An Orange City-based group dedicated to combating human trafficking awarded a $15,000 grant to Children’s Home Society of Florida to help provide safe houses and shelter for trafficking victims in Volusia and Flagler counties.
The grant was the culmination of this year’s fundraising efforts by the HOPE (Helpers of People Enslaved) Team, a coalition of West Volusia churches committed to ending a practice that has been labeled modern-day slavery.
The funds will aid the efforts of Children’s Home Society to provide up to nine months of housing, job training and resettlement to mainly young-adult victims.
The group is particularly targeting men and women 18 to 22 years old who are being held against their wills in the sex trade or forced labor.
In announcing the award, HOPE Chairwoman Debbie Myers said victims who manage to escape their enslavement often have nowhere to turn for protection and assistance with rebuilding their lives.
This is the fourth year HOPE has awarded funds to a charity group.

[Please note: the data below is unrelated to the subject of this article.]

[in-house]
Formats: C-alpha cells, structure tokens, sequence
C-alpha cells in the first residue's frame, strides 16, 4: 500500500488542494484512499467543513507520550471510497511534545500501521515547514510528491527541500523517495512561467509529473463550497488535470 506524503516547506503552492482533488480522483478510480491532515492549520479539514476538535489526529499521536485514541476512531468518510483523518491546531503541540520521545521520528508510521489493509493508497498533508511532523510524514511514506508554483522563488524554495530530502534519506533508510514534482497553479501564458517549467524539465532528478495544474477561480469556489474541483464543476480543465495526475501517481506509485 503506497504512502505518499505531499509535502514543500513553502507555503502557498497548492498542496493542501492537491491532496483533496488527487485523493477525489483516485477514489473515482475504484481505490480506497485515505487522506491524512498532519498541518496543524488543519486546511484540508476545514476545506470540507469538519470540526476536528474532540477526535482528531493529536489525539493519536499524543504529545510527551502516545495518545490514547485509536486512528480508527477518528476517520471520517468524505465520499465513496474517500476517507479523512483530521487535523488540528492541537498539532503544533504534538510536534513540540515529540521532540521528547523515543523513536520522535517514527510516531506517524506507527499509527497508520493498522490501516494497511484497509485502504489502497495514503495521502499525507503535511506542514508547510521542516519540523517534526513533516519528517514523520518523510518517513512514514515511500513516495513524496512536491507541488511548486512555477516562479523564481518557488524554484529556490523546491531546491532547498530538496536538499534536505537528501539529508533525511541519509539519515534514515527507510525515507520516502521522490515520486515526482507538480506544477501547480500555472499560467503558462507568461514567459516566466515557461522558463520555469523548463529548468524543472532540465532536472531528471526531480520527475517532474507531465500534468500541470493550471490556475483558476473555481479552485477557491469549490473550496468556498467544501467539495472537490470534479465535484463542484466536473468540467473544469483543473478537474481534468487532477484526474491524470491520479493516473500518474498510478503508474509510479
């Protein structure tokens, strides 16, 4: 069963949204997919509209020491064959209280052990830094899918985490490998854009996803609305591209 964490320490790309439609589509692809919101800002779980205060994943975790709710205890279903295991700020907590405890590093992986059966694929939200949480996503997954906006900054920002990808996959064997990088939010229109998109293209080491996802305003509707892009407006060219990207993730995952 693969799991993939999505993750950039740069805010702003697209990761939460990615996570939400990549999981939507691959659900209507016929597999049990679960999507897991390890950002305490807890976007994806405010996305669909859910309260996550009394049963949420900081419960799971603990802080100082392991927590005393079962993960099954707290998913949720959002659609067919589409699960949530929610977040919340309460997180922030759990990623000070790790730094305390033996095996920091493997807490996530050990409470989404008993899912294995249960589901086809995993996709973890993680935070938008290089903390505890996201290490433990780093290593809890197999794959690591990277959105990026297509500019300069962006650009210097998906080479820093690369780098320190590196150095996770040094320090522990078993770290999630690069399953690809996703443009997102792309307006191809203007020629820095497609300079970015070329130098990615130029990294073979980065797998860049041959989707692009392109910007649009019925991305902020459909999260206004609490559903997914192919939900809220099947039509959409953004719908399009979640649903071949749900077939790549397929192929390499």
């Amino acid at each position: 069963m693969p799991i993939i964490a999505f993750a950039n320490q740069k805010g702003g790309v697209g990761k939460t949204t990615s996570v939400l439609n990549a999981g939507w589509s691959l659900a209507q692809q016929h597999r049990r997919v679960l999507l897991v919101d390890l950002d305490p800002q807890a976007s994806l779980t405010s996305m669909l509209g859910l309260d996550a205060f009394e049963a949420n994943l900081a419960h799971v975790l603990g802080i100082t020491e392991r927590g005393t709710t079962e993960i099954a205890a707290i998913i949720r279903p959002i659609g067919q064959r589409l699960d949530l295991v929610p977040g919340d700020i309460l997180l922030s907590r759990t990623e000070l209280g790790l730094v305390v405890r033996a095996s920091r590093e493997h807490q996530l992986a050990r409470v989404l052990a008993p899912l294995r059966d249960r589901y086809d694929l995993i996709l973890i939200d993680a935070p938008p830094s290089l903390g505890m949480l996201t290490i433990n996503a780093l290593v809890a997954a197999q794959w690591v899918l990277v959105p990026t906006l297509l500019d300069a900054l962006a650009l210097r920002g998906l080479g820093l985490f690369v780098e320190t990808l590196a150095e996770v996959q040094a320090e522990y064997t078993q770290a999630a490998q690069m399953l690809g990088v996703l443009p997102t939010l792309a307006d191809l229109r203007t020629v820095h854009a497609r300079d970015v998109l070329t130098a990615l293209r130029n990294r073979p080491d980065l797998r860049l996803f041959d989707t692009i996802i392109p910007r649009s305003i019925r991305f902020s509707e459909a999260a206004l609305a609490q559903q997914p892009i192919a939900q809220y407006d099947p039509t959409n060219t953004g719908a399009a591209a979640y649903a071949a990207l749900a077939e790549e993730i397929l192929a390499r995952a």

Since the nonprofit’s founding in 2013, more than $44,000 in victim-relief grants have been awarded, Myers noted.
Children’s Home Society Regional Executive Director Tracy McDade and Program Director Sue Haley stressed that the grant will expand their mentoring and rehabilitation services for young-adult victims.
Their aim is to limit the provision of housing to nine months, to provide an incentive to victims to achieve independence.
Orange City Mayor Gary Blair, Vice Mayor Bill Crippen and Council Members Bill O’Connor and Anthony Pupello attended the award ceremony at Orange City United Methodist Church, as did HOPE board members and founders.
The HOPE Team has members from eight local churches.